Flu season runs from October through May, and February is one of the peak months for a season that has seen an alarming resurgence of the H1N1 flu virus — better known as swine flu.
On Friday, Jan. 31, the California Department of Public Health reported that there have been 149 deaths statewide attributed to H1N1 since the beginning of flu season. Of that total, eight were in Santa Clara County, two were in Monterey County, and three were in Santa Cruz County.
“There's been one confirmed death and we're waiting on two suspected cases,” said Laurie Lang, senior health educator for the Santa Cruz County Health Services Agency. The two cases were confirmed as flu victims on Thursday morning.
Countywide, there have been a total of nine confirmed cases of H1N1 placed in intensive care units. In each of the nine cases, the patients were under the age of 65.
Lang said that there may be more cases of H1N1, but only the fatal cases and those that are admitted into intensive care are documented. Swine flu is particularly dangerous because it affects young, healthy people as well as seniors, children, and those with chronic health conditions.
“There's a few strains going around, but H1N1 is the one that’s been causing most of the trouble,” Lang said.
She said that H1N1 is a “sudden onset” illness, which means that “you’re feeling fine one moment and the next you're feeling pretty bad — its not a slow buildup like a cold.”
According to the U.S. Department of Health and Human Services, swine flu symptoms include:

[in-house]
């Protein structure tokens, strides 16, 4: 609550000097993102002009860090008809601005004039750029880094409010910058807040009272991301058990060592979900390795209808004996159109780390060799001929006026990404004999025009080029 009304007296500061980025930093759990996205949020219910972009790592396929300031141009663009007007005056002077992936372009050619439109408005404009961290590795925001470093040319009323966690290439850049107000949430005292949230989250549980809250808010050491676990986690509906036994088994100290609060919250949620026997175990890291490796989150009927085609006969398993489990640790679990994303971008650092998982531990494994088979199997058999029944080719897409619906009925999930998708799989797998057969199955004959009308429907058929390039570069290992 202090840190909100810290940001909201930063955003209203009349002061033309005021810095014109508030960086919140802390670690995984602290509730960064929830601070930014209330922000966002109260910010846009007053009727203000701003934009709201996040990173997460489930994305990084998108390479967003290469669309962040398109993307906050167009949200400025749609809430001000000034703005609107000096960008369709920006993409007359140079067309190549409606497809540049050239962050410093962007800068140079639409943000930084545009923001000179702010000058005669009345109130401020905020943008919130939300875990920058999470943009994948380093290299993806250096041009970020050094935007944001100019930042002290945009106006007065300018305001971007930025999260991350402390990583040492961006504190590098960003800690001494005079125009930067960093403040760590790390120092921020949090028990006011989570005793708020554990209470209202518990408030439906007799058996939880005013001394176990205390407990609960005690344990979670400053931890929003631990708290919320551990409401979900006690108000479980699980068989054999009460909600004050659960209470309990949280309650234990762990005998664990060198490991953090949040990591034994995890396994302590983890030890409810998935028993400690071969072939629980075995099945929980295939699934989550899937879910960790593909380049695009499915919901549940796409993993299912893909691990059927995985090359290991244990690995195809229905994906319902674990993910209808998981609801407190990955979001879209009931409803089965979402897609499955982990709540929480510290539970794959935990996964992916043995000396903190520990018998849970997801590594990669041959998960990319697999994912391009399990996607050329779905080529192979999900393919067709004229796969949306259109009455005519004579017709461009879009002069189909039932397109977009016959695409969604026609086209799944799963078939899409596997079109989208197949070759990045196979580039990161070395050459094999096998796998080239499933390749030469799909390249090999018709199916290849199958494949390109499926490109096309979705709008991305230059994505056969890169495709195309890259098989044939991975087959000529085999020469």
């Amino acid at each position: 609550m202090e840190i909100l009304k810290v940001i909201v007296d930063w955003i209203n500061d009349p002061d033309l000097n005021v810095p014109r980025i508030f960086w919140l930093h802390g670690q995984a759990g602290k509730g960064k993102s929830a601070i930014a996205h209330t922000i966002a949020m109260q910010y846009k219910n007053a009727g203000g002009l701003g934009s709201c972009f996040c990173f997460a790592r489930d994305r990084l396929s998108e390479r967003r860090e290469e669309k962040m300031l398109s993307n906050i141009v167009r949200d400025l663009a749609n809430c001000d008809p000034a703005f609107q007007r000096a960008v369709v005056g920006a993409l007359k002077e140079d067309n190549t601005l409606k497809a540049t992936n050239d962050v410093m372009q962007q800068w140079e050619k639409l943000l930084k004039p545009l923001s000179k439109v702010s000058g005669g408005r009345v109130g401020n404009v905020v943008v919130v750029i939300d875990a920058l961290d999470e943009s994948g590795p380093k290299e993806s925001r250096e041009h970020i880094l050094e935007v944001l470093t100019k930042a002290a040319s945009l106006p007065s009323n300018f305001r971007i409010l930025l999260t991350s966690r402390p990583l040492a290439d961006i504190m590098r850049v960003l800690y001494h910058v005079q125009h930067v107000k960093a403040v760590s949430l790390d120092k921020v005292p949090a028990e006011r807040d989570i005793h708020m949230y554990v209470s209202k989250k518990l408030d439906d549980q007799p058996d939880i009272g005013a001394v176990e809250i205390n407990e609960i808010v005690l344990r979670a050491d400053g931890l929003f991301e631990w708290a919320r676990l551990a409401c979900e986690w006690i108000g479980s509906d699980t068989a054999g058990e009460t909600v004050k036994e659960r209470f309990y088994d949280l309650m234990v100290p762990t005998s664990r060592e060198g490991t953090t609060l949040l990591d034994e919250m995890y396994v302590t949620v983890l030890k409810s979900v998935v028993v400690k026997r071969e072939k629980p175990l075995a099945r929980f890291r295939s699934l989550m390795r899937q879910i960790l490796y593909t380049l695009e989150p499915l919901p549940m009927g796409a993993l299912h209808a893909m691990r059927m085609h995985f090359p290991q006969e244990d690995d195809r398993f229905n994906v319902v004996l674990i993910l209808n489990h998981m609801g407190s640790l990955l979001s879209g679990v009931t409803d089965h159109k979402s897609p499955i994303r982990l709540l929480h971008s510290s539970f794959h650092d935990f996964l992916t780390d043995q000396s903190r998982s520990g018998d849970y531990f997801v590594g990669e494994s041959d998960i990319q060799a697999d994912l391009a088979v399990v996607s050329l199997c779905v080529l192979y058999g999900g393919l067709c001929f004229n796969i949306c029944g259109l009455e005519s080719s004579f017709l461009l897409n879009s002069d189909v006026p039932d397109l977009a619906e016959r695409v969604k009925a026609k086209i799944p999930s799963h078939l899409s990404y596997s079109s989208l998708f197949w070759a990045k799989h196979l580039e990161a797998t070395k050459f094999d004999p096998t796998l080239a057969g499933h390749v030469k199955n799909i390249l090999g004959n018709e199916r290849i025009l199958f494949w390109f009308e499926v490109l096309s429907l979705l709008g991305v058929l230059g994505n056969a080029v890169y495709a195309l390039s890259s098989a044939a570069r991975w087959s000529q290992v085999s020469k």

- A fever of 100 degrees or more
- Feeling feverish (not everyone with the flu has a fever)
- Cough and/or sore throat
- Runny or stuffy nose
- Headaches and/or body aches
- Nausea, vomiting, and/or diarrhea (most common in children)
The best treatment for the flu, Lang said, is prevention through vaccine. Many pharmacies in the area offer flu shots that are covered by most insurances, and are affordable even for those without coverage.
“We really urge people to get vaccinated,” she said. “Even if you don’t have insurance or it doesn’t cover it, there’s lots of places that you can get it.”
One of the most common misconceptions about flu season, she said, is that people often think that once the flu season gets underway, it's too late to get vaccinated.
“There's lots of vaccines available,” Lang said. “It's recommended for everyone 6 months and older.”
She stressed that there was no shortage of vaccines or places to get them.
The U.S. Department of Health and Human Services' website, www.flu.gov, features a Flu Vaccine Finder tool that searches out and lists the places in an area that offer flu vaccines.
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